A parent is now eating the prey and a juvie came in and tried to pull it away, quite a struggle but the parent did not give it up, she is now feeding the juvie. Another juvie is waiting on the other side of the scrape, another is flying in view, there is quite a tussle now with three youngster in the scrape, the parent has flown off and left them to it. They are very noisy! Thjis is better than TV! Now the bells are striking.

Phoebe said...

There is a juvie sleeping in the scrape with a parent sat on the ledge, just like when they were little aww

Sue Peregrino said...

I'm back after a few days away and I see it's all been happening. It's great to hear that all the fledgings have happened successfully and can't wait to come up and say "au revoir" until 2014 at the final watchpoint of the year on Saturday 6th July. Lorraine, I hope you make it up to Derby in 2014, you won't regret it, trust me! I won't mind a bit at having the long distance visitor crown passed on :) IMHO you are spot on to rate Derby as the number 1 urban peregrine project, but I wonder where your nearest one to Plymouth is? The books tell me that every English county now has urban peregrines, so it can't be too far away. I sooooooo want to share something with all the Derby bloggers. I had to visit London yesterday and whilst walking over Paternoster Square, the hairs on the back of my neck stood up to the loud loud cries of peregrine falcons. And there, on one of the front towers of St Paul's Cathedral was at least one adult peregrine and one juvenile with a food delivery going on. Unfortunately, I didn't have my scope or binoculars with me (you don't expect to need to take them shopping in London!) As far as I could tell, I was the only person who noticed this small miracle going on out of the hundreds of people in the area. I've just been so bursting to share this, I hope I'm forgiven for putting it here on the Derby blog!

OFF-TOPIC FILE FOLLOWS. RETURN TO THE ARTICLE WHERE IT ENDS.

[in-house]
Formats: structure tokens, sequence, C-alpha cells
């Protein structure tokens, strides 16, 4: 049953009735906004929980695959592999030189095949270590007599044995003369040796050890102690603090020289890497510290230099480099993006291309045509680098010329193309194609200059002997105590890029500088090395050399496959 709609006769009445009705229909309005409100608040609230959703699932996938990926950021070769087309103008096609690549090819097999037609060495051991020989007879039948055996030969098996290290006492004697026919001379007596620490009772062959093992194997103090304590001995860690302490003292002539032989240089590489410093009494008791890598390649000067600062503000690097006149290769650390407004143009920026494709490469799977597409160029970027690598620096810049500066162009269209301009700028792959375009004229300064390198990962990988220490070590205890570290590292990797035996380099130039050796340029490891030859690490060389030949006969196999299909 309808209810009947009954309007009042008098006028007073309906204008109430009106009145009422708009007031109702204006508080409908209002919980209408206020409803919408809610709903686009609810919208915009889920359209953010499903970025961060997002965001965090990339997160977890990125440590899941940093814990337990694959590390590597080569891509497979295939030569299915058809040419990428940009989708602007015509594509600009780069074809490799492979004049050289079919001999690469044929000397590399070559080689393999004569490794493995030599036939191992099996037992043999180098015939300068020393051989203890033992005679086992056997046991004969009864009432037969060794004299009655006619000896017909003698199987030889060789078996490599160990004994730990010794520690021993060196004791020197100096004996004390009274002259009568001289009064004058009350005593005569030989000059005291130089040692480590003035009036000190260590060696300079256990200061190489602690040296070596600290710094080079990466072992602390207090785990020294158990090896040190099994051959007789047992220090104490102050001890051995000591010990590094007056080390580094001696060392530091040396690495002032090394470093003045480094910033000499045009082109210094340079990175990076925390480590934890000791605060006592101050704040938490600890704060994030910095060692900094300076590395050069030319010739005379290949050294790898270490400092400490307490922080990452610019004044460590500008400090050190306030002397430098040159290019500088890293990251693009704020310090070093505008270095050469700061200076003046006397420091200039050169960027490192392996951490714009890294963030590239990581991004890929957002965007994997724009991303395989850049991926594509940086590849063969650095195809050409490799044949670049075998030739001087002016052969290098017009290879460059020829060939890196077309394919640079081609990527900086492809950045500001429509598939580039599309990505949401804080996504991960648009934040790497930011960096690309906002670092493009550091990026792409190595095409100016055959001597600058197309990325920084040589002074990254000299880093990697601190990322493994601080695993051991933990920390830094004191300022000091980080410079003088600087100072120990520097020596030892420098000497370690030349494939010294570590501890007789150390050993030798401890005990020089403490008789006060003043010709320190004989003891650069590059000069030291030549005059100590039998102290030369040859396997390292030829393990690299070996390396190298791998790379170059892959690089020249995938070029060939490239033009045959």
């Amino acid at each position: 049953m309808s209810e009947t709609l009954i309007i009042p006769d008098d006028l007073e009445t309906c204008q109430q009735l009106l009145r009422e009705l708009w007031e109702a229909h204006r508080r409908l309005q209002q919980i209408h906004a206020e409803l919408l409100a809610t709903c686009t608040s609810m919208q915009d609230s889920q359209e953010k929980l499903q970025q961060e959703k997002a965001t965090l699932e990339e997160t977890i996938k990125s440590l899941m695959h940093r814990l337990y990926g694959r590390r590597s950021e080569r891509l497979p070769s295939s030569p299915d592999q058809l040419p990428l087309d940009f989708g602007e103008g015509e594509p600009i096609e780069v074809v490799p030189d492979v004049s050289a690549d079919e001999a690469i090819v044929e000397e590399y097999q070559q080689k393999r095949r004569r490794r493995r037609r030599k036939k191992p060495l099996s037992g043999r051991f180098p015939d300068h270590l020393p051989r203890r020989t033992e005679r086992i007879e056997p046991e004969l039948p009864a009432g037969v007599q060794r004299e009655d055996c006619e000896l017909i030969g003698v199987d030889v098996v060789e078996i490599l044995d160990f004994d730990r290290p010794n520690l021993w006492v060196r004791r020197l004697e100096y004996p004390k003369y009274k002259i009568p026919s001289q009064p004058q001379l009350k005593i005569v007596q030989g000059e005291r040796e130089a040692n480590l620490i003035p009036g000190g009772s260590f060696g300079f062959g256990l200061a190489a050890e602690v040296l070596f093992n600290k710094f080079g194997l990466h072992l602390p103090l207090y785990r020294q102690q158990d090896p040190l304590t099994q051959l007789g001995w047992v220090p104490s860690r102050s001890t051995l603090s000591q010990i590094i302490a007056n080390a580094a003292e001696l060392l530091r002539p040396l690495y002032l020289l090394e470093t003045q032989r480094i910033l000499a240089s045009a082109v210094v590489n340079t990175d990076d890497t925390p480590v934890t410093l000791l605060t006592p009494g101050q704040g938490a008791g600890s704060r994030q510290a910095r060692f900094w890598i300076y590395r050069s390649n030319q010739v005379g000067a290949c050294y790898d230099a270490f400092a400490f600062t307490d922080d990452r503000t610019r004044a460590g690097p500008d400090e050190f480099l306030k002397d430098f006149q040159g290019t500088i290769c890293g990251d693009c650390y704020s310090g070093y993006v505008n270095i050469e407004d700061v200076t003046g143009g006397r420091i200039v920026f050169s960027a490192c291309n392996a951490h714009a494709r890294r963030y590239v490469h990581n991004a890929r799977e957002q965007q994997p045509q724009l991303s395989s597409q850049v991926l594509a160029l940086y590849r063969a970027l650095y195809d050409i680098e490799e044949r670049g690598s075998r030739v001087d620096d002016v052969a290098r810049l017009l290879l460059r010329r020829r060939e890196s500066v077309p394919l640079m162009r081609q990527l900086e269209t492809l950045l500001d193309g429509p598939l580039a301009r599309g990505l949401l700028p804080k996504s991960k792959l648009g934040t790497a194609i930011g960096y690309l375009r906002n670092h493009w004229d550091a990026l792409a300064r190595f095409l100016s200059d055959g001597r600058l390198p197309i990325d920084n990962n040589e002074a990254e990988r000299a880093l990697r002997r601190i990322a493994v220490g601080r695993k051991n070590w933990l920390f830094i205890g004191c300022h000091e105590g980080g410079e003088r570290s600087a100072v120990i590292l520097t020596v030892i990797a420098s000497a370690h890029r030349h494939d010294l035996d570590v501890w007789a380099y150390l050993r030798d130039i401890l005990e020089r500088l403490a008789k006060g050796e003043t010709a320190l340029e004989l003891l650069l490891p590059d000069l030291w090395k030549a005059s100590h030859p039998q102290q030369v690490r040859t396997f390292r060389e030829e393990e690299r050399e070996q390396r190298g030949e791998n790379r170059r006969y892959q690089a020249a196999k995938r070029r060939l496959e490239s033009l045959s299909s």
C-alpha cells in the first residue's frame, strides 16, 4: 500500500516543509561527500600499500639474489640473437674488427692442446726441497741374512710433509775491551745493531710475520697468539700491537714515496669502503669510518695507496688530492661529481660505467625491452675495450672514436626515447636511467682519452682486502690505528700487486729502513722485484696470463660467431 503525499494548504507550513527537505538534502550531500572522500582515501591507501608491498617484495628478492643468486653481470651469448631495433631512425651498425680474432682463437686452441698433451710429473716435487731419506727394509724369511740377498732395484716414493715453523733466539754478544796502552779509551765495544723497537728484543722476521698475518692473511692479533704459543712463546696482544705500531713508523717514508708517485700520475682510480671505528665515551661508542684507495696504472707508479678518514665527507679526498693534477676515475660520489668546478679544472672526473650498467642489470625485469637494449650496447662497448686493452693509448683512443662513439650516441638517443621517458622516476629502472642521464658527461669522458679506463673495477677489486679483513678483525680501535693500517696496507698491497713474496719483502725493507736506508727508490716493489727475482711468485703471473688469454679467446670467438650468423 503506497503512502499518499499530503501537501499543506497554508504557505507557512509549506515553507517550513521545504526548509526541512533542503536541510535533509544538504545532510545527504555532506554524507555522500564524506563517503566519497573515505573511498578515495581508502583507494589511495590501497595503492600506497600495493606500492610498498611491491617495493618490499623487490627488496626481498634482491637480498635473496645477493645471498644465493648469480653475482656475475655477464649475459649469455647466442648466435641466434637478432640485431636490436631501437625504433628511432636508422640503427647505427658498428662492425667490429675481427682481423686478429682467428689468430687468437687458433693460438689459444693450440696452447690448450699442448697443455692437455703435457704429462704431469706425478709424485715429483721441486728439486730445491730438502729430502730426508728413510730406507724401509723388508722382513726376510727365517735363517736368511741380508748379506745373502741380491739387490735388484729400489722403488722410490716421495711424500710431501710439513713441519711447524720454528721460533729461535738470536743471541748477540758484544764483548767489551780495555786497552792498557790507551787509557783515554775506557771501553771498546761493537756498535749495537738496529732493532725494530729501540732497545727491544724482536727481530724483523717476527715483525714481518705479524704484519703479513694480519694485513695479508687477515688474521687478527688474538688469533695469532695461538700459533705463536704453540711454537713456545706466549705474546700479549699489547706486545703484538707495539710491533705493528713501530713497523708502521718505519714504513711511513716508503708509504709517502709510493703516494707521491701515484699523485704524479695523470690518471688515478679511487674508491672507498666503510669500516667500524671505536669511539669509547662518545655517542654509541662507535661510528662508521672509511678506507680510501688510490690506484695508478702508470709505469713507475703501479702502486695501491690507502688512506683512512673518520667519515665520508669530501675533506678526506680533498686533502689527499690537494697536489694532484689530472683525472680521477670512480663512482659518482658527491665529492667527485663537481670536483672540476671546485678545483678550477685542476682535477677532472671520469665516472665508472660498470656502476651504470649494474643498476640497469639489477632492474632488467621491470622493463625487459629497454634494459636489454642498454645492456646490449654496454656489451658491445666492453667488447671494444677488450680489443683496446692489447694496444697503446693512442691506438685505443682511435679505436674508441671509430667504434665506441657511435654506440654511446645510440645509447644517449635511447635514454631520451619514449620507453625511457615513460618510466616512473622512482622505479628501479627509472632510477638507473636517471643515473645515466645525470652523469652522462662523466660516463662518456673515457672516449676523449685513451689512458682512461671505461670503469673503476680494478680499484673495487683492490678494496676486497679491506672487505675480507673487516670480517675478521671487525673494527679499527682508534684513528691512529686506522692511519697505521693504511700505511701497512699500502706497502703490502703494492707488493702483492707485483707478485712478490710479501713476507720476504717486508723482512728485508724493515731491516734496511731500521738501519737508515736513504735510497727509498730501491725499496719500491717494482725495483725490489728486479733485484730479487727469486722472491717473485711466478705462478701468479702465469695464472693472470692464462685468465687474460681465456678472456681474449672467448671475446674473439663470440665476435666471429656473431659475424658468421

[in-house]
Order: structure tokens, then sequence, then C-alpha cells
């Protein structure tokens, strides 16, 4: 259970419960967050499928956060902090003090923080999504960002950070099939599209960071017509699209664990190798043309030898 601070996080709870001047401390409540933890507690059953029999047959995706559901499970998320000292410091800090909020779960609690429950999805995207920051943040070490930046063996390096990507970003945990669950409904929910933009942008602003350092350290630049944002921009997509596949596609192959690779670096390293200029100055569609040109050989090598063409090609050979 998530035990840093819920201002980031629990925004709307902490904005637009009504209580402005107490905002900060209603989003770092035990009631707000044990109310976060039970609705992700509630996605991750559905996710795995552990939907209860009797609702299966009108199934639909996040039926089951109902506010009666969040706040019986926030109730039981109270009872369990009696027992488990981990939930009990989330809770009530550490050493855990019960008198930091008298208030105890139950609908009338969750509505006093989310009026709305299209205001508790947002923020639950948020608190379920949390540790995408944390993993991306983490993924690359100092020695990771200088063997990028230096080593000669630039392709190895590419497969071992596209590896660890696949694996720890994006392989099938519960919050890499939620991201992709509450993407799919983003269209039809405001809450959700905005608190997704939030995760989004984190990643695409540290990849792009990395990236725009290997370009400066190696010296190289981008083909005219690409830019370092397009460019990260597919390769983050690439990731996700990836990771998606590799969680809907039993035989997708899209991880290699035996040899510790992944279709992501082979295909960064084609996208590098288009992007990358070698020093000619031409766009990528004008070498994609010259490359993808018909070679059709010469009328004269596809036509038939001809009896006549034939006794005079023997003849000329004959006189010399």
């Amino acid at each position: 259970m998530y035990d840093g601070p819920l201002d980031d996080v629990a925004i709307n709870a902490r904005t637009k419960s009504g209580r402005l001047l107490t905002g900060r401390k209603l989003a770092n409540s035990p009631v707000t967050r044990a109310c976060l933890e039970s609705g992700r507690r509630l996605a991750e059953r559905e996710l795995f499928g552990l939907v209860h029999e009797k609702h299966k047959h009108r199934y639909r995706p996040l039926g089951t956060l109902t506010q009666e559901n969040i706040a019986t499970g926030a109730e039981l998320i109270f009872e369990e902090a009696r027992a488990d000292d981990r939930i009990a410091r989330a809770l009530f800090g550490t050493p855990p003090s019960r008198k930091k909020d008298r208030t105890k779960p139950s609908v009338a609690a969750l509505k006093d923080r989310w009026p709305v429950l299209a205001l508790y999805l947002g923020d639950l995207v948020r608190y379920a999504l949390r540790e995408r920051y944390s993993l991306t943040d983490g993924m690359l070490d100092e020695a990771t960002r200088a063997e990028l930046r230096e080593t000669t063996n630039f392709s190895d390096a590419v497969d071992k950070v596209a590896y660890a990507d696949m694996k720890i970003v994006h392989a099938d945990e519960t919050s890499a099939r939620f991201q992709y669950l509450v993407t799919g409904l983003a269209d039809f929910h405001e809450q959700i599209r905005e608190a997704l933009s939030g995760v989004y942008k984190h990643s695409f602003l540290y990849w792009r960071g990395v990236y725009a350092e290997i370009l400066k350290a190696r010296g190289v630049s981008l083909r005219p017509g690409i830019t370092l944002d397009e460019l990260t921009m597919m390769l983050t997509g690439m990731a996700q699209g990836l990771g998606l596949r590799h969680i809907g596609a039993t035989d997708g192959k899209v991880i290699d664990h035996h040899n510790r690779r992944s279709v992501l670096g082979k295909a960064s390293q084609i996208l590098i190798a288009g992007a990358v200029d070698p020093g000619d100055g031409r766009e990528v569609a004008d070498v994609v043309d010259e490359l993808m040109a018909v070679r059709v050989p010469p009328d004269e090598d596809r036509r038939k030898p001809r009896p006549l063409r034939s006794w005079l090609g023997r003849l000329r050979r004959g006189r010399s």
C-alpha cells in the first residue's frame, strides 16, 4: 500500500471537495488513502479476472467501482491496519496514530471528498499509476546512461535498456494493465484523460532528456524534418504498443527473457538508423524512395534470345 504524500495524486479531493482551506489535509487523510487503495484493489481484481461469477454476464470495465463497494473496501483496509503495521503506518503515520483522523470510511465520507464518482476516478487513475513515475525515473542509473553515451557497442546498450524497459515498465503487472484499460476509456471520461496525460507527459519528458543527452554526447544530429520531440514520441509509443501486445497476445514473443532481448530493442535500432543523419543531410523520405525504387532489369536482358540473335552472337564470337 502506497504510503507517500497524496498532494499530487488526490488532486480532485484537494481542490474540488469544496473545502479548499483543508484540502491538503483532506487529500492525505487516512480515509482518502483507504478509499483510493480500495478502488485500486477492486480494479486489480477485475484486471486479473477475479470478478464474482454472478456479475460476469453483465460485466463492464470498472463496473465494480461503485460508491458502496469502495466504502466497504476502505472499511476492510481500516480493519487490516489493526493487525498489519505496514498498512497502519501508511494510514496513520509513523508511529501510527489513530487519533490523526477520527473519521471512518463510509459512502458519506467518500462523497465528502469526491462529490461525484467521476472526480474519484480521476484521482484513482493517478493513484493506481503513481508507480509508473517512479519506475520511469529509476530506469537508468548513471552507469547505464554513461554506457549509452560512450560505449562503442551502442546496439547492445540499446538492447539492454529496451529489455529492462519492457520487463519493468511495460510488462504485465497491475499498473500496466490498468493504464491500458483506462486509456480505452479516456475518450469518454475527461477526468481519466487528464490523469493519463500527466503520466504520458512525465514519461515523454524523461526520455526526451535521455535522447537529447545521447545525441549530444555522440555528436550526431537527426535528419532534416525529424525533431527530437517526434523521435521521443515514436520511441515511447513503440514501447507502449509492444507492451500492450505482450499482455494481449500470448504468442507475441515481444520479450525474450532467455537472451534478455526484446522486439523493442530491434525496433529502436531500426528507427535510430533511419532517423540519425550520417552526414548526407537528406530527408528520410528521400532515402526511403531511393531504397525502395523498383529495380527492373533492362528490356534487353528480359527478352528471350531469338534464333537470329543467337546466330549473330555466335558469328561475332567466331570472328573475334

lorraine said...

Well, end of day at Peregrine Peaks and though no show around the midnight hour, one now returned to tuck in for the night alone on tower ledge. It's pretty much a safe bet, I reckon, that we'll continue seeing the little perishers around the cams for some time yet. They do seem to like coming back home to chill and preen and we can see some of their new skills emerging from the cam views alone. Their time spent in watching M & D's many tutorials in the art of "processing" prior to "tucking in" is beginning to pay off now, as they become more confident in handling any prey that is left for them to de-feather by themselves. I once sat enthralled whilst watching Dad doing this in full view of the cam. He followed a precise logic in raising each of his preys wing tips and then methodically plucking out all the larger end feathers from tip to base in one continuous well practiced action. I also witnessed what appeared to be compassion by the female, when after landing close to the cam with prey that was still alive but in shock, she seemed to deliberately wait, content to cover it loosely with just one foot, until it had succumbed, before she then began the processing. Just amazing!